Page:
In one embodiment, hand activated user interfaces 130 is utilized.

In another embodiment, it is inconvenient or impossible to use hand activated interfaces. Therefore, a hand activated user interface is not required. For example, in a tablet interface the user may not want to obstruct the view of the object while inspecting it. In another example, a hand activated user interface may not be available as in the case of signage and advertisement, where customers can use the interface by simply standing in front of a display (and camera).

In various embodiments, the head-position and hand activated interfaces are not mutually exclusive. Their combined use can be better than using multiple menu-trees for changing interaction modes. The head-position controls can be used for vision-related interaction (since they are natural extension of what happens in real-world), while the other controls can be used for other actions, like pointing, changing object characteristics, lighting, etc. The overall system if fine-tuned to the proposed interface, since it exploits the fact that the transformation is for a type of user interface instead of virtual reality. Thus, it can do a better job of stabilizing the viewed images when the user wants to observe them more carefully.

In one embodiment, stereoscopic displays (with or without glasses) are included. Accordingly, there are the same set of transformations, but done twice. One instance of the transformations for creating the view to seen by the left eye, and using the position of the left eye for reference. Another instance of the transformations for right eye view from right-eye position.

In another embodiment, there is a direct translation (mapping) from eye position to a rotation matrix. In general, eye position coordinates may go through a much more complicated and context-dependent transformation, that would change geometric transformation matrix (rotation and translation) according to pre-computed values, which are created depending on the virtual scene being displaced. For example, eye position may map to motion in the direction of a virtual wall. However, as the view changes, the motion is automatically constrained such that it will be equivalent to changing paths to move through a door in the wall, instead of going directly through the wall.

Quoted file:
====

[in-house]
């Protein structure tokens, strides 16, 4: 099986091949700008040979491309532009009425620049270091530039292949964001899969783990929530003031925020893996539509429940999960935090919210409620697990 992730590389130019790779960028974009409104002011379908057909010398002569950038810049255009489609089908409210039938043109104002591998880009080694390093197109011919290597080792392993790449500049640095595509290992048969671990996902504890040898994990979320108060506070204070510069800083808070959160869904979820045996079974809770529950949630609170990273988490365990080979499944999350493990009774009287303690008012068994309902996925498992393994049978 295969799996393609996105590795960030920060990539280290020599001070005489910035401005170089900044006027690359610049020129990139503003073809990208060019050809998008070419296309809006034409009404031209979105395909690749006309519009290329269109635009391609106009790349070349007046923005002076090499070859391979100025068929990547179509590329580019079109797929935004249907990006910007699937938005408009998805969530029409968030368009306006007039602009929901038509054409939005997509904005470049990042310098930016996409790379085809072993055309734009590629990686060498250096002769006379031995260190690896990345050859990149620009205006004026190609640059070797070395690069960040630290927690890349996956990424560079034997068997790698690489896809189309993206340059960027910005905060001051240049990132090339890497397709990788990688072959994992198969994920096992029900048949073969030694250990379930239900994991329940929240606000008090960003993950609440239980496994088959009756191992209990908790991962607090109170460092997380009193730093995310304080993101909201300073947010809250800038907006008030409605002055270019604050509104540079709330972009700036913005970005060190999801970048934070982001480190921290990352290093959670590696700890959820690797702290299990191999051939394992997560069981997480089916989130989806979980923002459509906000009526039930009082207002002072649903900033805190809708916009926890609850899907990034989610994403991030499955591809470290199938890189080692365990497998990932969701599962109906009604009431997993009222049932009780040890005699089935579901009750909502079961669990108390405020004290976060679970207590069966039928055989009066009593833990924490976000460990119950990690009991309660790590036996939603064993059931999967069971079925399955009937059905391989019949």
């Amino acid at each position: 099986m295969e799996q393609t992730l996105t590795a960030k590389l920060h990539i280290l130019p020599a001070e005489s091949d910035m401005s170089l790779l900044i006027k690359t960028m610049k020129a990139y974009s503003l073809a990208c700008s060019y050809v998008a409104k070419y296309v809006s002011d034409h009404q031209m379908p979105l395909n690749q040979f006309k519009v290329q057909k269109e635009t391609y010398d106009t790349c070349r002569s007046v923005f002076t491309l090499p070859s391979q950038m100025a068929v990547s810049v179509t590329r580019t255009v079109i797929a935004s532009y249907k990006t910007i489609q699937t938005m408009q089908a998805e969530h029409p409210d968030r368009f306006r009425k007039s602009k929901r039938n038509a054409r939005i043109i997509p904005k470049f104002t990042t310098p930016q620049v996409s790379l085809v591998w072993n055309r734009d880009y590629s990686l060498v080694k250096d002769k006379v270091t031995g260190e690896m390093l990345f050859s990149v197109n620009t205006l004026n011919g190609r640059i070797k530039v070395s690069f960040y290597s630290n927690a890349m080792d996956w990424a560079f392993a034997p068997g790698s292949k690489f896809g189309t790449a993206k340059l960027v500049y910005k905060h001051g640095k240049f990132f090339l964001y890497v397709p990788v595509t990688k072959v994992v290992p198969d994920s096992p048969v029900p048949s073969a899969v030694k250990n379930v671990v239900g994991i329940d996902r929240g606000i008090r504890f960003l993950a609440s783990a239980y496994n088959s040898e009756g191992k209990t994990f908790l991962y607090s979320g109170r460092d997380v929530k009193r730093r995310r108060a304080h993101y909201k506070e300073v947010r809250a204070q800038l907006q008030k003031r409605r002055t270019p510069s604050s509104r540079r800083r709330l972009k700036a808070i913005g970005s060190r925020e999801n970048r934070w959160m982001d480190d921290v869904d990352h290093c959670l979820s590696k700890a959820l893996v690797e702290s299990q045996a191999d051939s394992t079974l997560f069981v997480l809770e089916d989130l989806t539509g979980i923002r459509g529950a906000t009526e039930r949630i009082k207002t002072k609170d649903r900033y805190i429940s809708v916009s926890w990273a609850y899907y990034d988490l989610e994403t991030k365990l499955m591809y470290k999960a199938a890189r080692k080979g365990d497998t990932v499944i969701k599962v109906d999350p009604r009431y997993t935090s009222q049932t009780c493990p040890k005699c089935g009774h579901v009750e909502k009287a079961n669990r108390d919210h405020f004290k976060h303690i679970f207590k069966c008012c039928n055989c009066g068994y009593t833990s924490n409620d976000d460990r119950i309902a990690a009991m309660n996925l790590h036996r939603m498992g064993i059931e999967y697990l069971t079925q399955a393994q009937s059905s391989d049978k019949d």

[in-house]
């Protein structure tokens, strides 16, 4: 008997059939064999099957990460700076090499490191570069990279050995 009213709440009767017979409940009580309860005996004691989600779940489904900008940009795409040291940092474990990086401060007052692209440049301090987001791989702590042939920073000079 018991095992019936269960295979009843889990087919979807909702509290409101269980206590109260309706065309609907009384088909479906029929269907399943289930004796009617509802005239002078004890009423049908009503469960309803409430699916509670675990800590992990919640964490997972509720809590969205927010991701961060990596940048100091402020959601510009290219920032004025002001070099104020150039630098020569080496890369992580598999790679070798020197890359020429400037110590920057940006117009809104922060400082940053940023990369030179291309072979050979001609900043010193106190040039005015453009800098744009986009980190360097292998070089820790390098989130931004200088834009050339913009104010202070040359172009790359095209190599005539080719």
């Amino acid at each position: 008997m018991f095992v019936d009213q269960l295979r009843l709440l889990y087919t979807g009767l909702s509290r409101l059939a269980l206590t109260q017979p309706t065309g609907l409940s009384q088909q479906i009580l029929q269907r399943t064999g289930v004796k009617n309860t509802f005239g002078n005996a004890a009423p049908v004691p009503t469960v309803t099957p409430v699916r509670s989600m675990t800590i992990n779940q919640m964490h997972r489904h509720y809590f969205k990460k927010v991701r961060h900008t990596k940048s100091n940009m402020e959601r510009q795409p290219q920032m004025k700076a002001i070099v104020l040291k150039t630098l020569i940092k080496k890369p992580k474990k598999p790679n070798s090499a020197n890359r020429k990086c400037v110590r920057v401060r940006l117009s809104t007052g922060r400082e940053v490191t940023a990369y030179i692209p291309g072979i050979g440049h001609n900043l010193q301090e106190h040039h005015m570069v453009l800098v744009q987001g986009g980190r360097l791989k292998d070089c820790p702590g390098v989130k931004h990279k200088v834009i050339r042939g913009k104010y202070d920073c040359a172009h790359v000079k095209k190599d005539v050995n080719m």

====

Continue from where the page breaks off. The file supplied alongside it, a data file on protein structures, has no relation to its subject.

FIG. 3 depicts method 300 for displaying a 3D image in virtual reality, in accordance with an embodiment of the present invention. In various embodiments, method 300 is carried out by processors and electrical components under the control of computer readable and computer executable instructions. The computer readable and computer executable instructions reside, for example, in a data storage medium such as computer usable volatile and non-volatile memory. However, the computer readable and computer executable instructions may reside in any type of computer readable storage medium. In some embodiments, method 300 is performed at least by VRDS 100, as described in FIG. 1.

At 310 of method 300, a hyper parallax transformation matrix is defined based on user head position. In one embodiment, at 312, a hyper parallax transformation is defined based on a product of: a z-axis translation, an x-axis rotation, a y-axis rotation, a z-axis rotation, and an inverse z-axis translation. In another embodiment, at 314, a hyper parallax transformation is defined based on a product of: a z-axis translation, an x-axis rotation, a y-axis rotation, and an inverse z-axis translation. In a further embodiment, at 316, a hyper parallax transformation matrix is defined based on user head position, wherein hand-activated interfaces are not required. In another embodiment, at 318, a point which is a center of rotation of the 3D image is changed to a center of gravity of the 3D image. In one embodiment, at 319, a rotation matrix is defined based on a direct translation from the user eye position.

At 320 of method 300, the hyper parallax transformation matrix is applied to a scene graph. At 330 of method 300, hyper parallax of the 3D image is displayed, wherein a realistic simulation of parallax of the 3D image is exaggerated.

At 340 of method 300, image instability is filtered, wherein the filtering is time-varying. At 345 of method 300, image instability is filtered in response to speed magnitude of the user head.

Various embodiments of the present invention are thus described. While the present invention has been described in particular embodiments, it should be appreciated that the present invention should not be construed as limited by such embodiments, but rather construed according to the following claims.

Claims (18)

The invention claimed is:
1. A method for displaying a 3D image in virtual reality, said method comprising:
defining, by a system including a processor, a hyper parallax transformation matrix based on user eye position;